The Target Storybook is a Doctor Who anthology released from BBC Books last year. It is comprised of fifteen short stories crossing most of the Doctor’s incarnation, including a new story featuring the current iteration currently played by Jodie Whittaker. I am not going to try to review every story here, but I will try to make my overall impression as riveting as I can.
The Thirteenth Doctor kicks off the collection with Gatecrashers by Joy Wilkinson, and it’s a decent enough start to this. The now deceased Terrance Dicks had just enough time to contribute a story here entitled Save Yourself. Since the idea is to celebrate the Target novelizations of the classic episodes, it would be a significant oversight to not have something from the man who penned most of those installments in that range. It hits the right nostalgia chords to have him contribute to this one. A couple of the series actors also had something to write. Matthew Waterhouse, who had played Adric during the era of the Fifth Doctor, brings us The Dark River. The Sixth Doctor himself, Colin Baker, joins in with Interstitial Security. The Doctor has a little side journey within the Matrix during his trial where he has to outwit the Valeyard. There are a few names not immediately recognizable to me such as Beverly Sanford and the previously mentioned Joy Wilkinson. More familiar names such as George Mann, Una McCormack, and Jacqueline Rayner are also included.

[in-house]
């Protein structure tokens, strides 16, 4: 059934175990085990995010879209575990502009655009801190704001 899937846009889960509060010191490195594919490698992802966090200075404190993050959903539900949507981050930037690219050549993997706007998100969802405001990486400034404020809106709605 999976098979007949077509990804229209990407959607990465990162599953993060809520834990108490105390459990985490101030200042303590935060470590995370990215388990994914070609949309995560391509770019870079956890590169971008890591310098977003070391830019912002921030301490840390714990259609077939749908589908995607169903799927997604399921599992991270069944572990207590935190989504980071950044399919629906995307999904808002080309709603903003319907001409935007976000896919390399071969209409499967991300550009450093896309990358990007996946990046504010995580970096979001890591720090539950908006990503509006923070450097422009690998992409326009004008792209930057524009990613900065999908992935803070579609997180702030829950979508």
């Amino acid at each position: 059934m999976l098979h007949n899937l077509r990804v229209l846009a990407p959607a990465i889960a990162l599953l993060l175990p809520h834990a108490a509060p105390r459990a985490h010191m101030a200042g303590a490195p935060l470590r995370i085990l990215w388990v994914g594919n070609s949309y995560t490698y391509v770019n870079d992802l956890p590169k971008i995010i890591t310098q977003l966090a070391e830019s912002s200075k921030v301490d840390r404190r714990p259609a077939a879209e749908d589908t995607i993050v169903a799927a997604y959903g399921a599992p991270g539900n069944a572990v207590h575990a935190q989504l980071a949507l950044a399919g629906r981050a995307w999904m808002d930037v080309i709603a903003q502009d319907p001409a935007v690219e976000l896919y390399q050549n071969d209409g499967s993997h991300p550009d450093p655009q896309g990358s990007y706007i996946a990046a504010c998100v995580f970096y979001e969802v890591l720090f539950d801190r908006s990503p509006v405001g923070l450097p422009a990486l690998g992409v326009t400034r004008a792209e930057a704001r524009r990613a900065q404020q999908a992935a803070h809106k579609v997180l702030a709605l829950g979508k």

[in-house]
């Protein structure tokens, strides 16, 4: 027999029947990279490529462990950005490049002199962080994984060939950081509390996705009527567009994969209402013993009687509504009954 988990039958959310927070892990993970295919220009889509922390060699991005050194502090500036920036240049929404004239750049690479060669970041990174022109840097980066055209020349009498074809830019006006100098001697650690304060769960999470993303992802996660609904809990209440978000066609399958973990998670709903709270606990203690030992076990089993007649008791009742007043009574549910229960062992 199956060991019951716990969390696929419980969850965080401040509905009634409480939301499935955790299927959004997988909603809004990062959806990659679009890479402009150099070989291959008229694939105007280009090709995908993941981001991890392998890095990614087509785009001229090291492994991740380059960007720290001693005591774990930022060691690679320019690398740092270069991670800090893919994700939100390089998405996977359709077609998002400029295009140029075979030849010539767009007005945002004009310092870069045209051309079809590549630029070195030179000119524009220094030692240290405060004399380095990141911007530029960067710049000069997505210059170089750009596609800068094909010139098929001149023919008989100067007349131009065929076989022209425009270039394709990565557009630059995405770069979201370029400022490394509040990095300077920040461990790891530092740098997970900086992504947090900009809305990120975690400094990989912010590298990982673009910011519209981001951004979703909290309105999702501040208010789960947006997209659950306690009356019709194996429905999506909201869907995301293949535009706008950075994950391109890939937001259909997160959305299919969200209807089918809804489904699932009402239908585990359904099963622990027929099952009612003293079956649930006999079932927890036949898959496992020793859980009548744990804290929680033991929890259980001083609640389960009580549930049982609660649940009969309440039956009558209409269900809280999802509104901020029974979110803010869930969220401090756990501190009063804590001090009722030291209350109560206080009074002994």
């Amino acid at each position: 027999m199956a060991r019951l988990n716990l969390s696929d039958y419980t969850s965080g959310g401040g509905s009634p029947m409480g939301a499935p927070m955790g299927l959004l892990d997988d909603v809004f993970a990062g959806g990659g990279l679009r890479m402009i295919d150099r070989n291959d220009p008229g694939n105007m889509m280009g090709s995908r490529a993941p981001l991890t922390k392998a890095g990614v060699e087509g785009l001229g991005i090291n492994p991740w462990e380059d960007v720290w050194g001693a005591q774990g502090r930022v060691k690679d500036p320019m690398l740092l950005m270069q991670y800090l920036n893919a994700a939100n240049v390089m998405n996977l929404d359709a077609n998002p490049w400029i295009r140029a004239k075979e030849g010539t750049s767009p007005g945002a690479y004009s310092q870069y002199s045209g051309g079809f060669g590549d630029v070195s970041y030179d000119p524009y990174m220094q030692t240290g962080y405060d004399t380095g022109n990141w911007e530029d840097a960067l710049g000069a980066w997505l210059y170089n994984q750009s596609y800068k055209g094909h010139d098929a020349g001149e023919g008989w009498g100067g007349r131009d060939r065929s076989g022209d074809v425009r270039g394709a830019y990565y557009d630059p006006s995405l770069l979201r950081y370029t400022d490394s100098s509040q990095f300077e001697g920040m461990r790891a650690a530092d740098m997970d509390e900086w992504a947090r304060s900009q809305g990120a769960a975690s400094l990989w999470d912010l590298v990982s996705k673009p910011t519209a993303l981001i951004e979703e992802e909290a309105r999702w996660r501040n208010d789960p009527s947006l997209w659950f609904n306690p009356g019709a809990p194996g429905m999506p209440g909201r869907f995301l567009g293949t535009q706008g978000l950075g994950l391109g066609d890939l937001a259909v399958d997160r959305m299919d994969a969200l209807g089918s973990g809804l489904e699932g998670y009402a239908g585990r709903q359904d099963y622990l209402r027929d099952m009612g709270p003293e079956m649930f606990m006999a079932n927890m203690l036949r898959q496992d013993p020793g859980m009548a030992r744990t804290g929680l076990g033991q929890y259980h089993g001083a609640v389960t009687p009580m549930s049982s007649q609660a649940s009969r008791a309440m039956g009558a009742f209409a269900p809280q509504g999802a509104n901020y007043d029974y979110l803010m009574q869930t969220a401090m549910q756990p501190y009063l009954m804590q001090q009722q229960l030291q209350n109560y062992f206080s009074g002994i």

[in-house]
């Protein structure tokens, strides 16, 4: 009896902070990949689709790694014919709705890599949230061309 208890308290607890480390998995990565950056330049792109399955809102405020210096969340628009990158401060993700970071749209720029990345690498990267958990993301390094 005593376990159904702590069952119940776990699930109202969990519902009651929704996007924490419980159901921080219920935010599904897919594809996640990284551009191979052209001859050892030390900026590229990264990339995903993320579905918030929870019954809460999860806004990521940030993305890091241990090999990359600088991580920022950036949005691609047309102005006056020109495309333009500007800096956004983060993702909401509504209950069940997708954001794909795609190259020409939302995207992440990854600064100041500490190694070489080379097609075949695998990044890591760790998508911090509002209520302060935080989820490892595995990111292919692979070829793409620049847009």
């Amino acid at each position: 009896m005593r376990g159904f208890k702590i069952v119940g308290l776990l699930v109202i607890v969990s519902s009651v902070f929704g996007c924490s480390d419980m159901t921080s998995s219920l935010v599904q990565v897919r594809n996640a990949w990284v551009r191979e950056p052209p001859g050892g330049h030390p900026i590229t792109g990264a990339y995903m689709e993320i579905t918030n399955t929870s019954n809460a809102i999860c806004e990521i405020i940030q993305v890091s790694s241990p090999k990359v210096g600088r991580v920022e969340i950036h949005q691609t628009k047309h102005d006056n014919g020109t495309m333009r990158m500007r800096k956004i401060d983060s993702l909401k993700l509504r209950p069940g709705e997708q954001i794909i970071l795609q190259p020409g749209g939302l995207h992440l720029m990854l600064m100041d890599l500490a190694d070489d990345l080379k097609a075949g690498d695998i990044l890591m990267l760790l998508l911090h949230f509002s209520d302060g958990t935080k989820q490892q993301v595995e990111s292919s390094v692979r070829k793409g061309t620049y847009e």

The idea here was to have stories that were in some way connected to the television series. There was some effort to fill in a few plot holes that have floated around for decades for us fans. The more notable attempt was Dicks’ contribution which attempted to explain how the Second Doctor was doing missions for the Time Lords when he was supposed to have been forced to regenerate and sent to Earth in exile. This would be the fabled Season 6B which is an idea of further adventures for the Second Doctor where he was acting on behalf of the Time Lords before facing the sentence which is more familiar to the old viewers.
So how is this latest literary version of the infamous Time Lord? It’s kind of fun in an underwhelming sort of way. There is some creativity in some of the stories. It’s something that turns out not to be awful, but I think prefer just brand new adventures in my Doctor Who novels and short stories.
It’s fine for the fans to check it out, but it wouldn’t be a very good introduction for those new to the series.
Sam Siciliano has returned to Titan Books pairing Sherlock Holmes up with his cousin, Dr. Henry Vernier. The Further Adventures of Sherlock Holmes continue on with The Venerable Tiger.